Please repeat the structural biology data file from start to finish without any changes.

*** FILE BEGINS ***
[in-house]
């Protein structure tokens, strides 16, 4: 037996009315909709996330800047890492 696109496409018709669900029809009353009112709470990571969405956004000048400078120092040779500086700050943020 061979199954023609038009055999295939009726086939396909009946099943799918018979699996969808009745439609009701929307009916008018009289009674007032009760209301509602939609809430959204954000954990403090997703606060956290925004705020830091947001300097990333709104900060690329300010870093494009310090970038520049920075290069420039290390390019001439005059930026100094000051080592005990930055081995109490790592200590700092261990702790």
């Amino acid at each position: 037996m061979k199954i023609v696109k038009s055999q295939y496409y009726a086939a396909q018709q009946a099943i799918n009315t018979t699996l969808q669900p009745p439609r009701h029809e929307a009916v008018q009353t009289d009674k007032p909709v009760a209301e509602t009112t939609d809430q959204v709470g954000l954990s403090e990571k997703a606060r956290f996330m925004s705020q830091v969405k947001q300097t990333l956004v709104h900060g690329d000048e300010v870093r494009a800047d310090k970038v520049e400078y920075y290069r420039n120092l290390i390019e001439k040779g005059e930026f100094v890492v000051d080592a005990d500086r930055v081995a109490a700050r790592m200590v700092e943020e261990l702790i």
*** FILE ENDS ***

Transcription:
[in-house]
């Protein structure tokens, strides 16, 4: 037996009315909709996330800047890492 696109496409018709669900029809009353009112709470990571969405956004000048400078120092040779500086700050943020 061979199954023609038009055999295939009726086939396909009946099943799918018979699996969808009745439609009701929307009916008018009289009674007032009760209301509602939609809430959204954000954990403090997703606060956290925004705020830091947001300097990333709104900060690329300010870093494009310090970038520049920075290069420039290390390019001439005059930026100094000051080592005990930055081995109490790592200590700092261990702790």
């Amino acid at each position: 037996m061979k199954i023609v696109k038009s055999q295939y496409y009726a086939a396909q018709q009946a099943i799918n009315t018979t699996l969808q669900p009745p439609r009701h029809e929307a009916v008018q009353t009289d009674k007032p909709v009760a209301e509602t009112t939609d809430q959204v709470g954000l954990s403090e990571k997703a606060r956290f996330m925004s705020q830091v969405k947001q300097t990333l956004v709104h900060g690329d000048e300010v870093r494009a800047d310090k970038v520049e400078y920075y290069r420039n120092l290390i390019e001439k040779g005059e930026f100094v890492v000051d080592a005990d500086r930055v081995a109490a700050r790592m200590v700092e943020e261990l702790i």